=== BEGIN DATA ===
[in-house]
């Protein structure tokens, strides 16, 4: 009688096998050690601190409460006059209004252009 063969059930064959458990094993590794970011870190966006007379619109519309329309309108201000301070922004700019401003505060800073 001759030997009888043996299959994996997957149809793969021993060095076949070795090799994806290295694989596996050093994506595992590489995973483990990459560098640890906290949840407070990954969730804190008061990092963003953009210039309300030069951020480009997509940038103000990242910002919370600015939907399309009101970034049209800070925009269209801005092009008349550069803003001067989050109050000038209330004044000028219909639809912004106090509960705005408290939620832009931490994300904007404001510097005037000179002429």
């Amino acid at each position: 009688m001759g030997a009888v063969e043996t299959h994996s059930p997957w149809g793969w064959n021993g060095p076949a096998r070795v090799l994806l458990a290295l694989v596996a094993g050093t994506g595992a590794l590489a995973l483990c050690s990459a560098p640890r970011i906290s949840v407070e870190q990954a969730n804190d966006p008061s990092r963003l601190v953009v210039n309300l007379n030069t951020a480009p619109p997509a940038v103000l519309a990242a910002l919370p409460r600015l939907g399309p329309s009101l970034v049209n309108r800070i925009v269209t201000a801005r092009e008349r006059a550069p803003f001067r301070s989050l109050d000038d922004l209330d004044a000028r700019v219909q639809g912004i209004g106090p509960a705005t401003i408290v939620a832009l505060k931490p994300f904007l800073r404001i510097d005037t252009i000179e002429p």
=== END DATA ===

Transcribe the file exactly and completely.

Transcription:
[in-house]
């Protein structure tokens, strides 16, 4: 009688096998050690601190409460006059209004252009 063969059930064959458990094993590794970011870190966006007379619109519309329309309108201000301070922004700019401003505060800073 001759030997009888043996299959994996997957149809793969021993060095076949070795090799994806290295694989596996050093994506595992590489995973483990990459560098640890906290949840407070990954969730804190008061990092963003953009210039309300030069951020480009997509940038103000990242910002919370600015939907399309009101970034049209800070925009269209801005092009008349550069803003001067989050109050000038209330004044000028219909639809912004106090509960705005408290939620832009931490994300904007404001510097005037000179002429």
């Amino acid at each position: 009688m001759g030997a009888v063969e043996t299959h994996s059930p997957w149809g793969w064959n021993g060095p076949a096998r070795v090799l994806l458990a290295l694989v596996a094993g050093t994506g595992a590794l590489a995973l483990c050690s990459a560098p640890r970011i906290s949840v407070e870190q990954a969730n804190d966006p008061s990092r963003l601190v953009v210039n309300l007379n030069t951020a480009p619109p997509a940038v103000l519309a990242a910002l919370p409460r600015l939907g399309p329309s009101l970034v049209n309108r800070i925009v269209t201000a801005r092009e008349r006059a550069p803003f001067r301070s989050l109050d000038d922004l209330d004044a000028r700019v219909q639809g912004i209004g106090p509960a705005t401003i408290v939620a832009l505060k931490p994300f904007l800073r404001i510097d005037t252009i000179e002429p």